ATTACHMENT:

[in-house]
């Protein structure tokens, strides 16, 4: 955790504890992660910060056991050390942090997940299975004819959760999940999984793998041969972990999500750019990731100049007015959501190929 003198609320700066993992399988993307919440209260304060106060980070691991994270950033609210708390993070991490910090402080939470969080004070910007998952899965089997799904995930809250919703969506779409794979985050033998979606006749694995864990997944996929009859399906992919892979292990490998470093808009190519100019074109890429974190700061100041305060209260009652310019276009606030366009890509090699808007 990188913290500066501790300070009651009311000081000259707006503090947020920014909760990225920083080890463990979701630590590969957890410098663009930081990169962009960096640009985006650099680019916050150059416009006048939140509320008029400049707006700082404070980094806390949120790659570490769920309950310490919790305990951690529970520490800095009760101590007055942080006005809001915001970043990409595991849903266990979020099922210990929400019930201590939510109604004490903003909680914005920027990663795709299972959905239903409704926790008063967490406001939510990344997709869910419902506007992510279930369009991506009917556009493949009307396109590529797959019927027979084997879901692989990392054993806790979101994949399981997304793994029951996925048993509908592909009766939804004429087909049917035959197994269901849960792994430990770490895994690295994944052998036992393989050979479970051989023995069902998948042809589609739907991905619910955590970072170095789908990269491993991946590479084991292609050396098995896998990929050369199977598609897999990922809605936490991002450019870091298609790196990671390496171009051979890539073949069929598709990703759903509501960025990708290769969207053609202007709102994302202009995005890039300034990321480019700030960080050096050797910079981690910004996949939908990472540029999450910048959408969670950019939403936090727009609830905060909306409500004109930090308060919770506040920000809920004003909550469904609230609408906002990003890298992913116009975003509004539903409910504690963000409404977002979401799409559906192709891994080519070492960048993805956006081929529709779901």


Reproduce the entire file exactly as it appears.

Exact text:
[in-house]
């Protein structure tokens, strides 16, 4: 955790504890992660910060056991050390942090997940299975004819959760999940999984793998041969972990999500750019990731100049007015959501190929 003198609320700066993992399988993307919440209260304060106060980070691991994270950033609210708390993070991490910090402080939470969080004070910007998952899965089997799904995930809250919703969506779409794979985050033998979606006749694995864990997944996929009859399906992919892979292990490998470093808009190519100019074109890429974190700061100041305060209260009652310019276009606030366009890509090699808007 990188913290500066501790300070009651009311000081000259707006503090947020920014909760990225920083080890463990979701630590590969957890410098663009930081990169962009960096640009985006650099680019916050150059416009006048939140509320008029400049707006700082404070980094806390949120790659570490769920309950310490919790305990951690529970520490800095009760101590007055942080006005809001915001970043990409595991849903266990979020099922210990929400019930201590939510109604004490903003909680914005920027990663795709299972959905239903409704926790008063967490406001939510990344997709869910419902506007992510279930369009991506009917556009493949009307396109590529797959019927027979084997879901692989990392054993806790979101994949399981997304793994029951996925048993509908592909009766939804004429087909049917035959197994269901849960792994430990770490895994690295994944052998036992393989050979479970051989023995069902998948042809589609739907991905619910955590970072170095789908990269491993991946590479084991292609050396098995896998990929050369199977598609897999990922809605936490991002450019870091298609790196990671390496171009051979890539073949069929598709990703759903509501960025990708290769969207053609202007709102994302202009995005890039300034990321480019700030960080050096050797910079981690910004996949939908990472540029999450910048959408969670950019939403936090727009609830905060909306409500004109930090308060919770506040920000809920004003909550469904609230609408906002990003890298992913116009975003509004539903409910504690963000409404977002979401799409559906192709891994080519070492960048993805956006081929529709779901």